Depression

05 October 2017

This group of people are more likely to tell you if they want to commit suicide

New research found that older people who want to commit suicide are more likely to tell someone about their intentions.

0

Nearly one-quarter of older Americans who took their own lives told someone about their intentions before doing so, a new study reveals.

According to the WHO, around one million people worldwide die from suicide every year and predictions are that by 2020 this figure is likely to escalate to approximately 1.53 million. 

Recent research in South Africa shows that on average, suicide accounts for 9.5% of non-natural deaths in young people and 11% in adults.

Opportunity for prevention

Researchers reviewed 10 years of national data and found that 23% of people aged 50 and older who killed themselves had disclosed their suicide intent. The older they were, the more likely they were to disclose, the investigators found.

Any indication of suicidal thoughts is an opportunity for prevention, said study lead investigator Namkee Choi. She is chair in gerontology at the University of Texas at Austin.

Doctors and others "need better preparation to screen and aid those in need to prevent suicide", Choi said.

Providing services

People with depression and health problems, and those who had recently received mental health care or treatment for drug or alcohol abuse, were also likely to say something before trying to kill themselves, the study found.

Disclosure was most often to an intimate partner or other family member, the findings showed. Few older adults who died by suicide had talked about it with a health care professional.

People who killed themselves with guns or through hanging/suffocation were less likely to disclose their intentions ahead of time. Among those who used guns, disclosure was more common among men than women, according to the report.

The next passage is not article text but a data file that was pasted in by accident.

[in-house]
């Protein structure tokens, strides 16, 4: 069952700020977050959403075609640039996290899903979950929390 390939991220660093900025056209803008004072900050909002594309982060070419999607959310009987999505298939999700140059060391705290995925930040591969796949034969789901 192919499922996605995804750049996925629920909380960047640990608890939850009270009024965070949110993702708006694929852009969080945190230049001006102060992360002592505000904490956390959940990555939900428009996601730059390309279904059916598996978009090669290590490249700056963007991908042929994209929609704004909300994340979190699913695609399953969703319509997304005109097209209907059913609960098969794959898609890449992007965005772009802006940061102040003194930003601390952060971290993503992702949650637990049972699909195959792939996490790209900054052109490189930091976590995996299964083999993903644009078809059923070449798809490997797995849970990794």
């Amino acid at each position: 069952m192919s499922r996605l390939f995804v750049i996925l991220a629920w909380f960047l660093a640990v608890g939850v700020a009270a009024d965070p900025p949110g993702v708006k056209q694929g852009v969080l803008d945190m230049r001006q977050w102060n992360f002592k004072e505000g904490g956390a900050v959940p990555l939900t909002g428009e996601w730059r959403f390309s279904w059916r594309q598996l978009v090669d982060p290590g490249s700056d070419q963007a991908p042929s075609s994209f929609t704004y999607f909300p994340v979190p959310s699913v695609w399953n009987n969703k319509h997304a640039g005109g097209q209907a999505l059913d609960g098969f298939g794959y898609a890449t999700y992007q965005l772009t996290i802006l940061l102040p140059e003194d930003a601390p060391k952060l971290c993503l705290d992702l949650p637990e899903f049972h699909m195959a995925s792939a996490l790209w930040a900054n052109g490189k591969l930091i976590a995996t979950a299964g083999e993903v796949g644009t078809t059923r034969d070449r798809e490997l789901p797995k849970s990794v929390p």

The findings were published in the American Journal of Preventive Medicine.

"Depressed mood, health problems and other stressors were associated with increased odds of disclosure," Choi said in a journal news release. So a "suicide may have been prevented by providing the services needed to alleviate these problems," she suggested.

Spot the signs

If you suspect that a family member might be prone to suicide, always watch out for these warning signs:

  • Increased substance abuse
  • Dramatic mood changes
  • Anxiety
  • A change in eating patterns
  • Difficulty sleeping 

Image credit: iStock

 

Ask the Expert

Depression expert

Michael Simpson has been a senior psychiatric academic, researcher, and Professor in several countries, having worked at London University in the UK; McMaster University in Canada; Temple University in Philadelphia, USA.; and the University of Natal in South Africa.

Still have a question?

Get free advice from our panel of experts

The information provided does not constitute a diagnosis of your condition. You should consult a medical practitioner or other appropriate health care professional for a physical exmanication, diagnosis and formal advice. Health24 and the expert accept no responsibility or liability for any damage or personal harm you may suffer resulting from making use of this content.

* You must accept our condition

Forum Rules